13 P. De Maesschalck et al. / Indagationes Mathematicae 22 (2011) for smooth functions h, ϕ such that h(0, 0, λ 0 ) = 0, ϕ(0, λ 0 ) = 0 and ϕ y (0, λ 0), x h (0, 0, λ 0) 0. (1) Ord 0 ( f λ0 ) = Ord 0 ( f λ0 ). The diffeomorphism H 0,λ0 sends the line of zeros of N 0,λ0 : {y = f (x, λ 0 )} to the line of zeros of N 0,λ0 : {y = f (x, λ 0 )} and preserves the axis Ox. The result follows from the fact that a diffeomorphism preserves contact orders between regular curves. (2) Ord 0 (g 0,λ0 ) = Ord 0 ( g 0,λ0 ). The diffeomorphism H ϵ,λ (x, y) may be written H ϵ,λ : X = h(x, y, λ) + O(ϵ), Y = ϕ(y, λ) + O(ϵ). The second line of the system N ϵ,λ is then proportional to: ϕ ϕ Ẏ = y + O(ϵ) ẏ + O(ϵ)ẋ = y + O(ϵ) ϵ (g(x, ϵ, λ) + O(y f (x, λ))). On the other side we have that Ẏ = ϵ( g(x, ϵ, λ) + O(Y f (X, λ))) and that Y f (X, λ) = O(y f (x, λ)). From this, it follows that g(x, 0, λ 0 ) = g(x, 0, λ 0 ) + O(y f (x, λ 0 )). (6) On the other side we have that: g(x, 0, λ 0 ) = g(h(x, y, 0, λ 0 ), 0, λ 0 ) = g(h(x, f (x, λ 0 ), 0, λ 0 ), 0, λ) + O(y f (x, λ 0 )). Combining this with (6) we obtain, by unicity of the division by y f (x, λ 0 ), that: g(x, 0, λ 0 ) g(h(x, f (x, λ 0 ), 0, λ 0 ), 0, λ 0 ). But, as f (x, λ 0 ) = O(x 2 ), the function h(x) = h(x, f (x, λ 0 ), 0, λ 0 ) is a diffeomorphism near x = 0 in the sense that h(0) = 0 and d h dx (0) 0. This implies that Ord 0(g 0,λ0 ) = Ord 0 ( g 0,λ0 ). Consider a system written in the normal form (4). Outside the set of contact points C λ = f {(x, y) λ x (x) = 0, y = f λ(x)} the slow dynamic is defined on the slow curve S λ by the equation f λ (x)ẋ = g(x, λ). x Then the zeros of g λ on S λ \ C λ are the zeros of the slow dynamics with as order the order of the zero of g λ. This order has then an intrinsic meaning, independent of the choice of the normal form. Proposition 2 extends this property at contact points, allowing the following definition of invariants for a contact point: Definition 7. Consider any normal form (4) near a contact point p of a slow fast system X ϵ,λ for the value λ 0. The order Ord 0 ( f λ0 ), which is 2, is called order of the contact point. The order Ord 0 (g 0,λ0 ), which is 0, is called the singularity order at the contact point. We will say that the contact point p is regular if the singularity order at this point is zero (i.e. if g 0,λ0 (0) 0) and singular if not. Remark. 1. The singularity order represents the algebraic multiplicity of the (isolated) singularities that we will encounter near (0, 0) for ϵ > If f λ x (0) 0 in (4), we could say that the point p = (0, 0) has an order equal to 1. This point is then a regular point of the slow curve S λ0, and not a contact point.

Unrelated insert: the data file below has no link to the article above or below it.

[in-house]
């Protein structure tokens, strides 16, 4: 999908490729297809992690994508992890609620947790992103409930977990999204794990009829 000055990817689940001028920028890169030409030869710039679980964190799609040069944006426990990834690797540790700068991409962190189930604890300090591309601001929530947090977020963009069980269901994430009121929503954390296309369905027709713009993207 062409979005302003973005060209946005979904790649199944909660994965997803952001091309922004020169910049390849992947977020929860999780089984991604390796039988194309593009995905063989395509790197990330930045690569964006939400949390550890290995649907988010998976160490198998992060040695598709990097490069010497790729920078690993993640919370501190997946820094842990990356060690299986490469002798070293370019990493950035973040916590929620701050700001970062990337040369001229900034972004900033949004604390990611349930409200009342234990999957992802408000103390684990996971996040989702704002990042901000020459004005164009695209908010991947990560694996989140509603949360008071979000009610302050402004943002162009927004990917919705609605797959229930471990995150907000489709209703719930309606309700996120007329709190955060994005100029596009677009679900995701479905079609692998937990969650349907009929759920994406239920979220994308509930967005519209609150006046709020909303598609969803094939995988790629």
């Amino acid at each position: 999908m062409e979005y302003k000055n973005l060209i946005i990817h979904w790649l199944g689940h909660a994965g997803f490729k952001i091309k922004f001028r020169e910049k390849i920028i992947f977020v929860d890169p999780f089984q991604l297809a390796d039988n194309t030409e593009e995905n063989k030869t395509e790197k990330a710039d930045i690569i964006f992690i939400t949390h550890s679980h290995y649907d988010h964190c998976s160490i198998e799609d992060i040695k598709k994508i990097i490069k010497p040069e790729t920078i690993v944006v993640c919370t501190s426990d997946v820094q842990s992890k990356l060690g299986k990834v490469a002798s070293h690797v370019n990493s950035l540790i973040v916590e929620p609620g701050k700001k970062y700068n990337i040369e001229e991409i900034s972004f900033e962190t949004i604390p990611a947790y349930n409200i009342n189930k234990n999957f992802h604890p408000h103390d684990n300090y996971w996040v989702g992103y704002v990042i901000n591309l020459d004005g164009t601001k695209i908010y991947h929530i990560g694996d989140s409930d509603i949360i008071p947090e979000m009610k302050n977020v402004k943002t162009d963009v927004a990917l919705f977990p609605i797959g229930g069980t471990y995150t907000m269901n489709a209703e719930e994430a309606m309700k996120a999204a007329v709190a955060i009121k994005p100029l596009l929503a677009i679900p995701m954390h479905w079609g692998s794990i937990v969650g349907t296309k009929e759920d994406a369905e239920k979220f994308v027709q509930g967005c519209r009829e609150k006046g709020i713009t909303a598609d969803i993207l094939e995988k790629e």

14 178 P. De Maesschalck et al. / Indagationes Mathematicae 22 (2011) Definition 8. Consider any normal form (4) near a singular contact point p of singularity order 1. The point is said to be a singular contact point of index ±1 when sign g 0,λ 0 (0) = 1. x For such a singular contact point, the family of vector fields X ϵ,λ has, for (ϵ, λ) close to (0, λ 0 ), a singular point (x, y) = (x 0 (ϵ, λ), y 0 (ϵ, λ)) tending to (0, 0) as (ϵ, λ) (0, λ 0 ). This singularity is non-degenerate for ϵ > 0 sufficiently small. It is of saddle type when it is a singularity of index 1, and of center/focus type when it is a singularity of index +1. From these observations, it is clear that the singularity index, as defined in Definition 2, also has an intrinsic meaning. 5. Flow-box neighborhoods and other adapted neighborhoods In the proofs of Theorems 1 and 2, we will cover the slow fast cycle Γ by so-called adapted neighborhoods. In the case of a regular slow fast cycle, one can cover the cycle by a set of neighborhoods that are flow boxes for ϵ 0. In case singularities appear on the slow arcs, or in case the cycle contains singular contact points, this is not possible, but in that case we cover the singular points by a type of neighborhoods that have some of the properties of a flow box. Let us first focus on regular slow fast cycles. The main idea is the observation that for ϵ > 0 small enough, and sufficiently close to the regular slow fast cycle Γ, the vector field has no singular points. This shows that near the slow fast cycle, the flow of the vector field is the flow in a succession of flow boxes. As ϵ 0, one loses this property. We will construct flow box neighborhoods, for ϵ > 0, that stay of a fixed size as ϵ 0. To that end, we define a flow box neighborhood: Definition 9. Given a smooth vector field X on a smooth manifold M. A flow box neighborhood V of X of a point (or a set) p is a neighborhood of p that is the image of a smooth diffeomorphism φ: [0, 1] [0, 1] M having the following properties: both φ({0} [0, 1]) and φ({1} [0, 1]) are parts of orbits of X, the vector field X is pointing into V along φ([0, 1] {0}) (called the inset ), and out of V along φ([0, 1]) {1} (called the outset ). Furthermore, X has no singular points in φ(]0, 1[ ]0, 1[). A slow fast family of flow box neighborhoods of p for a slow fast family X ϵ,λ is a family of sets V ϵ,λ = φ ϵ,λ ([0, 1] [0, 1]) with φ ϵ,λ : [0, 1] [0, 1] M, defined for (ϵ, λ) [0, ϵ 0 ] W with ϵ 0 > 0 and W a neighborhood of λ 0, φ a smooth mapping with the property that each φ ϵ,λ is a diffeomorphism, V ϵ,λ is a flow box neighborhood for X ϵ,λ when (ϵ, λ) ]0, ϵ 0 ] W, and (ϵ,λ) V ϵ,λ is a neighborhood of p. Let Γ be a regular slow fast cycle of X 0,λ0, and let also V ϵ,λ be a family of flow box neighborhoods of p Γ as in Definition 9. As noticed above, V ϵ,λ contains no singular point of X ϵ,λ for ϵ 0. Then it follows from the Poincaré Bendixson theory that, for ϵ 0, the trajectory starting at any point of the inset must reach the outset. It is the reason why we call V ϵ,λ a flow box neighborhood. It is clear that the best way to describe flow box neighborhoods for slow fast segments, is using normal forms (for equivalence). Should one need more than one normal form neighborhood to cover a single slow fast segment, then it is always possible to break down the slow fast segment in several smaller pieces, each of them again being a slow fast segment. For the regular fast segment, we assume to work in a flow box (of course), for the regular slow and hyperbolic